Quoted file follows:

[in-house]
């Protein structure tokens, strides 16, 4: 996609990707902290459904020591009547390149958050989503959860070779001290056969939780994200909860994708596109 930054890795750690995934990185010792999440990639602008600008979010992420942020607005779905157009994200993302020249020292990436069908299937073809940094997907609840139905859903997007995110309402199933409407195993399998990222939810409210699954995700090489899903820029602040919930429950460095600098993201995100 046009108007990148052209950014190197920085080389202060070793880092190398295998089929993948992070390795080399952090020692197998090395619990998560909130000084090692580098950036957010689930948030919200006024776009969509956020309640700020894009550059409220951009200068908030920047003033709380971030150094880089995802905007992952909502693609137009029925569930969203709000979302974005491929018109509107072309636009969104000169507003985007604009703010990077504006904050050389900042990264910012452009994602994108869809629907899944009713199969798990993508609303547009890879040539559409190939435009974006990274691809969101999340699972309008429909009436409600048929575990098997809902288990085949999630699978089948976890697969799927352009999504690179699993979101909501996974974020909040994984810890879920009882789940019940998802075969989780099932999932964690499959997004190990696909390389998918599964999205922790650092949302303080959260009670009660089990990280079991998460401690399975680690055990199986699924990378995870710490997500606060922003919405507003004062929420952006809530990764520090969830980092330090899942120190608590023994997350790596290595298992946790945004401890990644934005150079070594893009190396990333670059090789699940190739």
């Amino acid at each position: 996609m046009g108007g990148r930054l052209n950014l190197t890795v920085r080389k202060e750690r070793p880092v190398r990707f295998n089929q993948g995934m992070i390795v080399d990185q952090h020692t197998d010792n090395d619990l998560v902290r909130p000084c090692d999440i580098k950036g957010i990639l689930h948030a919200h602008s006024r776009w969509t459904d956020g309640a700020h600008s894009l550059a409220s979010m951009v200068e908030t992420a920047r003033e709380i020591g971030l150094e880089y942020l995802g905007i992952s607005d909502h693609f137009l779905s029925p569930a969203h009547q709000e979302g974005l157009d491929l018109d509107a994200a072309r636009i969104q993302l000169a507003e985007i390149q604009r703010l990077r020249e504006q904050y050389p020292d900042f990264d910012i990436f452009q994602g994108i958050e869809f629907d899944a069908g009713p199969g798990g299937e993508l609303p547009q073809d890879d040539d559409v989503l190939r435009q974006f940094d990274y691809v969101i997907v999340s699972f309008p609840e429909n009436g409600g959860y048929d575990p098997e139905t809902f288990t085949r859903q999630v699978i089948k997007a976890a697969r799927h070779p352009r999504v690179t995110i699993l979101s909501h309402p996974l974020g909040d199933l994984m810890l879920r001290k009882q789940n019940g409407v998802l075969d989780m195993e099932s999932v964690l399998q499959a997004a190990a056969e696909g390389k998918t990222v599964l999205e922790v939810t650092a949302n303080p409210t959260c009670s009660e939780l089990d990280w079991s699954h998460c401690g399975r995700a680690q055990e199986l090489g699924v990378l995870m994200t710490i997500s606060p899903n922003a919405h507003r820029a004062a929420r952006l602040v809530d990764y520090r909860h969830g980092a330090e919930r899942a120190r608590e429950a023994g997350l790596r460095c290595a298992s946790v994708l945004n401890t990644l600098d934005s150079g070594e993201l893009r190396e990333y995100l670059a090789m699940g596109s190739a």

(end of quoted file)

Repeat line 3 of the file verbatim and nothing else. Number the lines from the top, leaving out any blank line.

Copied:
């Amino acid at each position: 996609m046009g108007g990148r930054l052209n950014l190197t890795v920085r080389k202060e750690r070793p880092v190398r990707f295998n089929q993948g995934m992070i390795v080399d990185q952090h020692t197998d010792n090395d619990l998560v902290r909130p000084c090692d999440i580098k950036g957010i990639l689930h948030a919200h602008s006024r776009w969509t459904d956020g309640a700020h600008s894009l550059a409220s979010m951009v200068e908030t992420a920047r003033e709380i020591g971030l150094e880089y942020l995802g905007i992952s607005d909502h693609f137009l779905s029925p569930a969203h009547q709000e979302g974005l157009d491929l018109d509107a994200a072309r636009i969104q993302l000169a507003e985007i390149q604009r703010l990077r020249e504006q904050y050389p020292d900042f990264d910012i990436f452009q994602g994108i958050e869809f629907d899944a069908g009713p199969g798990g299937e993508l609303p547009q073809d890879d040539d559409v989503l190939r435009q974006f940094d990274y691809v969101i997907v999340s699972f309008p609840e429909n009436g409600g959860y048929d575990p098997e139905t809902f288990t085949r859903q999630v699978i089948k997007a976890a697969r799927h070779p352009r999504v690179t995110i699993l979101s909501h309402p996974l974020g909040d199933l994984m810890l879920r001290k009882q789940n019940g409407v998802l075969d989780m195993e099932s999932v964690l399998q499959a997004a190990a056969e696909g390389k998918t990222v599964l999205e922790v939810t650092a949302n303080p409210t959260c009670s009660e939780l089990d990280w079991s699954h998460c401690g399975r995700a680690q055990e199986l090489g699924v990378l995870m994200t710490i997500s606060p899903n922003a919405h507003r820029a004062a929420r952006l602040v809530d990764y520090r909860h969830g980092a330090e919930r899942a120190r608590e429950a023994g997350l790596r460095c290595a298992s946790v994708l945004n401890t990644l600098d934005s150079g070594e993201l893009r190396e990333y995100l670059a090789m699940g596109s190739a």